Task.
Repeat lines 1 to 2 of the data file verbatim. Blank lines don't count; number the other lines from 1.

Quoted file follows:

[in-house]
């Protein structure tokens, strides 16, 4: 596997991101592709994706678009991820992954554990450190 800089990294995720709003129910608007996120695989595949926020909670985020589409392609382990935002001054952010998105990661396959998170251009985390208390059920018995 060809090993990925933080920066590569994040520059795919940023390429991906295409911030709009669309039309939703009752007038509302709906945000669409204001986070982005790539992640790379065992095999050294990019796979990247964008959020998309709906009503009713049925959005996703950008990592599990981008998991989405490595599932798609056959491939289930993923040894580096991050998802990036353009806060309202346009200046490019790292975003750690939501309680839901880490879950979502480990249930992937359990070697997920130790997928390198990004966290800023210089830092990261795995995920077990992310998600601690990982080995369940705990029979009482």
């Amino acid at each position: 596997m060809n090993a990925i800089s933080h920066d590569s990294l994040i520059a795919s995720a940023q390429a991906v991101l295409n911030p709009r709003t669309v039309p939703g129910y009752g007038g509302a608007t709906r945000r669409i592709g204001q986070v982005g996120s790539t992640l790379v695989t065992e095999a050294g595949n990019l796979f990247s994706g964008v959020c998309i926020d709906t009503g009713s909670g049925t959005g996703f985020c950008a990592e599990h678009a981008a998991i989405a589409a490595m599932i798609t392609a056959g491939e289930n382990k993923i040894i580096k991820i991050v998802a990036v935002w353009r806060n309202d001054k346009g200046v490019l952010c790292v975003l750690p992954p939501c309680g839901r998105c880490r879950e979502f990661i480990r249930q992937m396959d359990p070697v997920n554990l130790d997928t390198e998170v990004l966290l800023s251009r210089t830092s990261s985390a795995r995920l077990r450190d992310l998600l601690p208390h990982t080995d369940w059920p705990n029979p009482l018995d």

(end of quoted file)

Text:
[in-house]
């Protein structure tokens, strides 16, 4: 596997991101592709994706678009991820992954554990450190 800089990294995720709003129910608007996120695989595949926020909670985020589409392609382990935002001054952010998105990661396959998170251009985390208390059920018995 060809090993990925933080920066590569994040520059795919940023390429991906295409911030709009669309039309939703009752007038509302709906945000669409204001986070982005790539992640790379065992095999050294990019796979990247964008959020998309709906009503009713049925959005996703950008990592599990981008998991989405490595599932798609056959491939289930993923040894580096991050998802990036353009806060309202346009200046490019790292975003750690939501309680839901880490879950979502480990249930992937359990070697997920130790997928390198990004966290800023210089830092990261795995995920077990992310998600601690990982080995369940705990029979009482």